Talking your kids dating after divorce
Instead, model for them what it looks like to approach a relationship in a mature manner: slowly and with respect and restraint. Many kids are not thrilled to have a new leading man waltzing into their house and changing up the family dynamic.
That's a lesson that will serve them well in many ways. While you can't order them to like your new boyfriend, you can insist that they treat him with respect while everyone works through the transition.
But if they tell you he is an attention hog or that you really don't need a boyfriend, anyway, because you have them, that's a different story. From their standpoint, there's a big gross out factor when it comes to the idea of their mom being all starry-eyed over some guy and doing all of those things that go along with dating.
Complaints of that nature indicate that their objections aren't based on anything specific to him; but rather they dislike the idea of your having any boyfriend at all. And what kid wouldn't get his back up over some new guy cutting in on the time and attention they get from their mom?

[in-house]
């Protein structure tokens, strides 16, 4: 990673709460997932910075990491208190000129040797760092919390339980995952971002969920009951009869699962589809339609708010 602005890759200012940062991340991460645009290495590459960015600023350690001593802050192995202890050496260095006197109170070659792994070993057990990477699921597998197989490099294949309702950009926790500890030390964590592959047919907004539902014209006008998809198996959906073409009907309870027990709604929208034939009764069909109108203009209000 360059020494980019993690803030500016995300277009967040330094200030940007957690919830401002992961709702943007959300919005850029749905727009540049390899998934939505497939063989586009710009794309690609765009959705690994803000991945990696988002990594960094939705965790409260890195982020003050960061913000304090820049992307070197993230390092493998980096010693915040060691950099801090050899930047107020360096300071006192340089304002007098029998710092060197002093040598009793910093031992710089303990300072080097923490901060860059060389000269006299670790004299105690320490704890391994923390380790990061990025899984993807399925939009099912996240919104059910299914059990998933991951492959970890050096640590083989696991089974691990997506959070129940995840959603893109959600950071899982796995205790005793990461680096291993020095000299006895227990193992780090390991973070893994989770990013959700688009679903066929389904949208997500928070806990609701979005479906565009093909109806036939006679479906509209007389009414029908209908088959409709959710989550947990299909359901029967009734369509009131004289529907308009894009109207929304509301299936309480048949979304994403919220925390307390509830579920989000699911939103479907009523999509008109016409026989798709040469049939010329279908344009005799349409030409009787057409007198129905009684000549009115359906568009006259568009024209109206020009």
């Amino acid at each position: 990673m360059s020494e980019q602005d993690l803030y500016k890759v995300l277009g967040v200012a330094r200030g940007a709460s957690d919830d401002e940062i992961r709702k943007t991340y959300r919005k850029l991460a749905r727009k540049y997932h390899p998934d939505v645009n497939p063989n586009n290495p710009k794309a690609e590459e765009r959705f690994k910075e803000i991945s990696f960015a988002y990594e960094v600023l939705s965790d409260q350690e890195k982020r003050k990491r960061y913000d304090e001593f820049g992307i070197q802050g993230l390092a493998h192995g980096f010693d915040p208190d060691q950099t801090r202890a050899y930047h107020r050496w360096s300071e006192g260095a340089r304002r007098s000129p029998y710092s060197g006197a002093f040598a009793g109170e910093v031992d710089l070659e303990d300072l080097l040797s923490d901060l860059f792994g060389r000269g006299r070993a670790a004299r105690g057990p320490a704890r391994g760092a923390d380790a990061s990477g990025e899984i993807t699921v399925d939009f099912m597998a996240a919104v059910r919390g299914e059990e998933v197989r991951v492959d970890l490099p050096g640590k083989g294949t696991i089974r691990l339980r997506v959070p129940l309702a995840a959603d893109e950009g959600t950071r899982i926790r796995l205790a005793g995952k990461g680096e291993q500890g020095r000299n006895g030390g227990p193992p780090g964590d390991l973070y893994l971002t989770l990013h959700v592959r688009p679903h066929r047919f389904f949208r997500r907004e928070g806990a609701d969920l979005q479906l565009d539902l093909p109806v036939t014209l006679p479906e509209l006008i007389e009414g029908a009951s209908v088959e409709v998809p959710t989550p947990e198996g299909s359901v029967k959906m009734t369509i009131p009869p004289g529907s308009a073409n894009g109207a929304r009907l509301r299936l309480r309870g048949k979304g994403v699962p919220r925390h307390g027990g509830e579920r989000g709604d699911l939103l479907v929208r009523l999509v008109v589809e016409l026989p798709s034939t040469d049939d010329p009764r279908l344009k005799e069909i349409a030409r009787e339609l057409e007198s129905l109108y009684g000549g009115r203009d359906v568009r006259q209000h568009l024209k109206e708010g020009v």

You remember the living hell that your divorce was.
And if you really work at it, you can even vaguely remember how you were once head-over-heals in love with your ex.
Then, if you end up breaking up sooner rather than later that sets them up for a loss that was totally avoidable.
It won't take long for the kids to figure out that you really aren't who you pretended to be, and they will then conclude that you were using them to get in good with their dad.
At that point you will have your first obstacle to overcome -- one that is completely your fault.
But because you are a responsible grown-up, you know that would be a really stupid thing to do.
After all, you've worked hard to get to where you are today.
If, on the other hand, they end up not liking him, then your boyfriend can become a wedge between you and your kids, and that creates tension for everyone.